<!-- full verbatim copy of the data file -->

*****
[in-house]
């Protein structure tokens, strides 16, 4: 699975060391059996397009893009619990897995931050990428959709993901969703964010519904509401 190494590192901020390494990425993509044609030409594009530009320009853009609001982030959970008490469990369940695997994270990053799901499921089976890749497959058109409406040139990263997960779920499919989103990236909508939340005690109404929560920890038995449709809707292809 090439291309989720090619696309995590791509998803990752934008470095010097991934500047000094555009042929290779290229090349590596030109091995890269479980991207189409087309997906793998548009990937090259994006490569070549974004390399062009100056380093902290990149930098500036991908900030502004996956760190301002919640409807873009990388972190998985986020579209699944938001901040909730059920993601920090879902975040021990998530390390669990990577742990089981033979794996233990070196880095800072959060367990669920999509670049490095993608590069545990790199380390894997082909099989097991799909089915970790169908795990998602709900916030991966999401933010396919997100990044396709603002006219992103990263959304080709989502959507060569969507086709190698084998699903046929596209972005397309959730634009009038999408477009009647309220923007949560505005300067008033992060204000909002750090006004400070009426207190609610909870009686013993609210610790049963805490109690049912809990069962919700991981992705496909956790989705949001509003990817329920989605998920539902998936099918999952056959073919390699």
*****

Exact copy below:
[in-house]
């Protein structure tokens, strides 16, 4: 699975060391059996397009893009619990897995931050990428959709993901969703964010519904509401 190494590192901020390494990425993509044609030409594009530009320009853009609001982030959970008490469990369940695997994270990053799901499921089976890749497959058109409406040139990263997960779920499919989103990236909508939340005690109404929560920890038995449709809707292809 090439291309989720090619696309995590791509998803990752934008470095010097991934500047000094555009042929290779290229090349590596030109091995890269479980991207189409087309997906793998548009990937090259994006490569070549974004390399062009100056380093902290990149930098500036991908900030502004996956760190301002919640409807873009990388972190998985986020579209699944938001901040909730059920993601920090879902975040021990998530390390669990990577742990089981033979794996233990070196880095800072959060367990669920999509670049490095993608590069545990790199380390894997082909099989097991799909089915970790169908795990998602709900916030991966999401933010396919997100990044396709603002006219992103990263959304080709989502959507060569969507086709190698084998699903046929596209972005397309959730634009009038999408477009009647309220923007949560505005300067008033992060204000909002750090006004400070009426207190609610909870009686013993609210610790049963805490109690049912809990069962919700991981992705496909956790989705949001509003990817329920989605998920539902998936099918999952056959073919390699």